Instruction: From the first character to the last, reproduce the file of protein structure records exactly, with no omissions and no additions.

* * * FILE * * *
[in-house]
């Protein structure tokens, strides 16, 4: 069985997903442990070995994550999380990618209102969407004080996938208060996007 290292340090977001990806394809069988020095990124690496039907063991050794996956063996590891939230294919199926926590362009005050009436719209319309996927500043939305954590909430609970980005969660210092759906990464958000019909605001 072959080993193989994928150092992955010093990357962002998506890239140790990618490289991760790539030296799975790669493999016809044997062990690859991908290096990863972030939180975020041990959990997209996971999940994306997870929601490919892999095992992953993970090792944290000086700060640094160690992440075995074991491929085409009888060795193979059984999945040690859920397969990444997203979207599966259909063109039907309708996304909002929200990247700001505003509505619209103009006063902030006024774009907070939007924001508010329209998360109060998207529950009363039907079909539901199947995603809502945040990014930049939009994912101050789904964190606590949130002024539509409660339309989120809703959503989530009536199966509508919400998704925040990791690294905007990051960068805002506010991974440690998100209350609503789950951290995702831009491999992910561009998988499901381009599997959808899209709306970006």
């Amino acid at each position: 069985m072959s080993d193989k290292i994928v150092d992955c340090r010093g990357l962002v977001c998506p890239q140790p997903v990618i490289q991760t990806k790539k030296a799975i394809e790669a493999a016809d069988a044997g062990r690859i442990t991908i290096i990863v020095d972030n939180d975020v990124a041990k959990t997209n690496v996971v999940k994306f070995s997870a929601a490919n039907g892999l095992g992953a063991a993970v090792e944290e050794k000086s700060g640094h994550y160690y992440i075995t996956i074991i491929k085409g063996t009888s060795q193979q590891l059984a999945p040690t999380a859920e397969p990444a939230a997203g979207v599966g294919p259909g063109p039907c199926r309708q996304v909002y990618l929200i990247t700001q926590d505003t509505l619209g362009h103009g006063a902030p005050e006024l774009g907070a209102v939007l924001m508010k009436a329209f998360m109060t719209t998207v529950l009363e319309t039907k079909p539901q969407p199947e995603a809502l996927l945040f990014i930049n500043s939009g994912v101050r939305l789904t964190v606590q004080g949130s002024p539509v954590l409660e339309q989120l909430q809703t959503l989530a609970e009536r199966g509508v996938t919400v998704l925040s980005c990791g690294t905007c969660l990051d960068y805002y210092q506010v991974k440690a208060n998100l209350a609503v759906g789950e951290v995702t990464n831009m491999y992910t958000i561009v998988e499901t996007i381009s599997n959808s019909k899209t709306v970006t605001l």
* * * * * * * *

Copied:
[in-house]
């Protein structure tokens, strides 16, 4: 069985997903442990070995994550999380990618209102969407004080996938208060996007 290292340090977001990806394809069988020095990124690496039907063991050794996956063996590891939230294919199926926590362009005050009436719209319309996927500043939305954590909430609970980005969660210092759906990464958000019909605001 072959080993193989994928150092992955010093990357962002998506890239140790990618490289991760790539030296799975790669493999016809044997062990690859991908290096990863972030939180975020041990959990997209996971999940994306997870929601490919892999095992992953993970090792944290000086700060640094160690992440075995074991491929085409009888060795193979059984999945040690859920397969990444997203979207599966259909063109039907309708996304909002929200990247700001505003509505619209103009006063902030006024774009907070939007924001508010329209998360109060998207529950009363039907079909539901199947995603809502945040990014930049939009994912101050789904964190606590949130002024539509409660339309989120809703959503989530009536199966509508919400998704925040990791690294905007990051960068805002506010991974440690998100209350609503789950951290995702831009491999992910561009998988499901381009599997959808899209709306970006």
């Amino acid at each position: 069985m072959s080993d193989k290292i994928v150092d992955c340090r010093g990357l962002v977001c998506p890239q140790p997903v990618i490289q991760t990806k790539k030296a799975i394809e790669a493999a016809d069988a044997g062990r690859i442990t991908i290096i990863v020095d972030n939180d975020v990124a041990k959990t997209n690496v996971v999940k994306f070995s997870a929601a490919n039907g892999l095992g992953a063991a993970v090792e944290e050794k000086s700060g640094h994550y160690y992440i075995t996956i074991i491929k085409g063996t009888s060795q193979q590891l059984a999945p040690t999380a859920e397969p990444a939230a997203g979207v599966g294919p259909g063109p039907c199926r309708q996304v909002y990618l929200i990247t700001q926590d505003t509505l619209g362009h103009g006063a902030p005050e006024l774009g907070a209102v939007l924001m508010k009436a329209f998360m109060t719209t998207v529950l009363e319309t039907k079909p539901q969407p199947e995603a809502l996927l945040f990014i930049n500043s939009g994912v101050r939305l789904t964190v606590q004080g949130s002024p539509v954590l409660e339309q989120l909430q809703t959503l989530a609970e009536r199966g509508v996938t919400v998704l925040s980005c990791g690294t905007c969660l990051d960068y805002y210092q506010v991974k440690a208060n998100l209350a609503v759906g789950e951290v995702t990464n831009m491999y992910t958000i561009v998988e499901t996007i381009s599997n959808s019909k899209t709306v970006t605001l």